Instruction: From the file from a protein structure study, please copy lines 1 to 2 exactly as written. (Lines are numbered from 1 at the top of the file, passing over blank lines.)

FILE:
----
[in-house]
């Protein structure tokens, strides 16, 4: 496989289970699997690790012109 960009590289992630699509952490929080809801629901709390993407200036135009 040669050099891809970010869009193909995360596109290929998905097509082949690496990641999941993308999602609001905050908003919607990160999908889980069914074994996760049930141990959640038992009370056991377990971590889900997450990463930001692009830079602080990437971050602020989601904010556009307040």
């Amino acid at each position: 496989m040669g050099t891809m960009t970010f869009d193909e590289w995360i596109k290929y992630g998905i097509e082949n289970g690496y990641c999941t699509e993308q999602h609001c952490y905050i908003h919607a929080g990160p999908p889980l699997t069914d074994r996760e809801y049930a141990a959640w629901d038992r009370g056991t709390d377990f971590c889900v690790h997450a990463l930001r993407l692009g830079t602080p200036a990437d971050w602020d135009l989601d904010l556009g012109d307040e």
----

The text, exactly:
[in-house]
């Protein structure tokens, strides 16, 4: 496989289970699997690790012109 960009590289992630699509952490929080809801629901709390993407200036135009 040669050099891809970010869009193909995360596109290929998905097509082949690496990641999941993308999602609001905050908003919607990160999908889980069914074994996760049930141990959640038992009370056991377990971590889900997450990463930001692009830079602080990437971050602020989601904010556009307040």